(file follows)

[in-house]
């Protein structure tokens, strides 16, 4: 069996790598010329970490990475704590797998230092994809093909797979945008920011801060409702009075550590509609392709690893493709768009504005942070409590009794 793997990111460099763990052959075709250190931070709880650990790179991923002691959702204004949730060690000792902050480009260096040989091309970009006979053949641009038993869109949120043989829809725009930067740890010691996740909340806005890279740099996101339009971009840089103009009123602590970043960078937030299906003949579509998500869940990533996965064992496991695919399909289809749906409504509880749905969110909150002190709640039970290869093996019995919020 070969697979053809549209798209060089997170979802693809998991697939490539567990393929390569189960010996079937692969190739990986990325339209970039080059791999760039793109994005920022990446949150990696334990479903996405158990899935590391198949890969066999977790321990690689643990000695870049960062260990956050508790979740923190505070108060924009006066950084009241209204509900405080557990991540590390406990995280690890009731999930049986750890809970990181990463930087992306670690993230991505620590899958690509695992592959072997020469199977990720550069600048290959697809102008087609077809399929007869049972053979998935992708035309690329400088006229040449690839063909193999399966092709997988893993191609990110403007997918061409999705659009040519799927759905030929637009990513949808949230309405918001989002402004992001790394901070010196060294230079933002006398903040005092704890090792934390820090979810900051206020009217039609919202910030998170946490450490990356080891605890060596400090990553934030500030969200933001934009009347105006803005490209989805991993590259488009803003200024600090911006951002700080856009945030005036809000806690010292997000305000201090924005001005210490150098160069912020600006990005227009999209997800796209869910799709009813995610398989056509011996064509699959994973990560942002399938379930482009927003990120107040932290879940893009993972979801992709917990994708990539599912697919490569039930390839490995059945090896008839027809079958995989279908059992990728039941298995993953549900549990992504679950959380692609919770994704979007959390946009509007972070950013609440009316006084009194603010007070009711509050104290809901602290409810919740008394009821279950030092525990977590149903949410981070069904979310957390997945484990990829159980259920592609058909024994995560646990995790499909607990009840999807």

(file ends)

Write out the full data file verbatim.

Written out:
[in-house]
């Protein structure tokens, strides 16, 4: 069996790598010329970490990475704590797998230092994809093909797979945008920011801060409702009075550590509609392709690893493709768009504005942070409590009794 793997990111460099763990052959075709250190931070709880650990790179991923002691959702204004949730060690000792902050480009260096040989091309970009006979053949641009038993869109949120043989829809725009930067740890010691996740909340806005890279740099996101339009971009840089103009009123602590970043960078937030299906003949579509998500869940990533996965064992496991695919399909289809749906409504509880749905969110909150002190709640039970290869093996019995919020 070969697979053809549209798209060089997170979802693809998991697939490539567990393929390569189960010996079937692969190739990986990325339209970039080059791999760039793109994005920022990446949150990696334990479903996405158990899935590391198949890969066999977790321990690689643990000695870049960062260990956050508790979740923190505070108060924009006066950084009241209204509900405080557990991540590390406990995280690890009731999930049986750890809970990181990463930087992306670690993230991505620590899958690509695992592959072997020469199977990720550069600048290959697809102008087609077809399929007869049972053979998935992708035309690329400088006229040449690839063909193999399966092709997988893993191609990110403007997918061409999705659009040519799927759905030929637009990513949808949230309405918001989002402004992001790394901070010196060294230079933002006398903040005092704890090792934390820090979810900051206020009217039609919202910030998170946490450490990356080891605890060596400090990553934030500030969200933001934009009347105006803005490209989805991993590259488009803003200024600090911006951002700080856009945030005036809000806690010292997000305000201090924005001005210490150098160069912020600006990005227009999209997800796209869910799709009813995610398989056509011996064509699959994973990560942002399938379930482009927003990120107040932290879940893009993972979801992709917990994708990539599912697919490569039930390839490995059945090896008839027809079958995989279908059992990728039941298995993953549900549990992504679950959380692609919770994704979007959390946009509007972070950013609440009316006084009194603010007070009711509050104290809901602290409810919740008394009821279950030092525990977590149903949410981070069904979310957390997945484990990829159980259920592609058909024994995560646990995790499909607990009840999807």